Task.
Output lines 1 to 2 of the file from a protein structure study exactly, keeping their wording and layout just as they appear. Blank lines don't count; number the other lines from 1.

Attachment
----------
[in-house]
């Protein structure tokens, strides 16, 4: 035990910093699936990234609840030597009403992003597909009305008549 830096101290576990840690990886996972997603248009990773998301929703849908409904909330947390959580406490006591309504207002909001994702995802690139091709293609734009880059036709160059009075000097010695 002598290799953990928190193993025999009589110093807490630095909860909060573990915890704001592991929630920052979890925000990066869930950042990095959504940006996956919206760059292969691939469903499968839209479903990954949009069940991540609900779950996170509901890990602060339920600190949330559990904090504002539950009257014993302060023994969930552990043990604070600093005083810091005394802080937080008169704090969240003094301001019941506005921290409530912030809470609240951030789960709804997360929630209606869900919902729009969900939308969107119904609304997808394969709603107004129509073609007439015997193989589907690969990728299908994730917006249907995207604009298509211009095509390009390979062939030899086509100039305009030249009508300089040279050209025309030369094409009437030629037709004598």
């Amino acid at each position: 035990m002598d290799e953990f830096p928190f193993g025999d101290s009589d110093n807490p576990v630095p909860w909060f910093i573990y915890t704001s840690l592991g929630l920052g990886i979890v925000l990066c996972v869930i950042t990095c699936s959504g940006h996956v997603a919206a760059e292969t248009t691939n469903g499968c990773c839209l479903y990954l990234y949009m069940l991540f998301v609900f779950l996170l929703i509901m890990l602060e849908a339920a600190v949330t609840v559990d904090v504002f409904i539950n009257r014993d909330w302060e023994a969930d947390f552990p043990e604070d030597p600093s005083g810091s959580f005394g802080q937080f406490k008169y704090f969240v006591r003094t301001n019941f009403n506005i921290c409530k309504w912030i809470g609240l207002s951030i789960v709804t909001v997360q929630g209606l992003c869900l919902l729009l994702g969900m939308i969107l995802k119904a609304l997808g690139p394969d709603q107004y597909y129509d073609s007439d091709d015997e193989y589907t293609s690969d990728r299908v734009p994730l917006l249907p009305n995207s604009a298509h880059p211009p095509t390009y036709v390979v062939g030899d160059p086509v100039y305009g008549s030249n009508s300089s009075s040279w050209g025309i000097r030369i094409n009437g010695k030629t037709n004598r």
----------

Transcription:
[in-house]
């Protein structure tokens, strides 16, 4: 035990910093699936990234609840030597009403992003597909009305008549 830096101290576990840690990886996972997603248009990773998301929703849908409904909330947390959580406490006591309504207002909001994702995802690139091709293609734009880059036709160059009075000097010695 002598290799953990928190193993025999009589110093807490630095909860909060573990915890704001592991929630920052979890925000990066869930950042990095959504940006996956919206760059292969691939469903499968839209479903990954949009069940991540609900779950996170509901890990602060339920600190949330559990904090504002539950009257014993302060023994969930552990043990604070600093005083810091005394802080937080008169704090969240003094301001019941506005921290409530912030809470609240951030789960709804997360929630209606869900919902729009969900939308969107119904609304997808394969709603107004129509073609007439015997193989589907690969990728299908994730917006249907995207604009298509211009095509390009390979062939030899086509100039305009030249009508300089040279050209025309030369094409009437030629037709004598």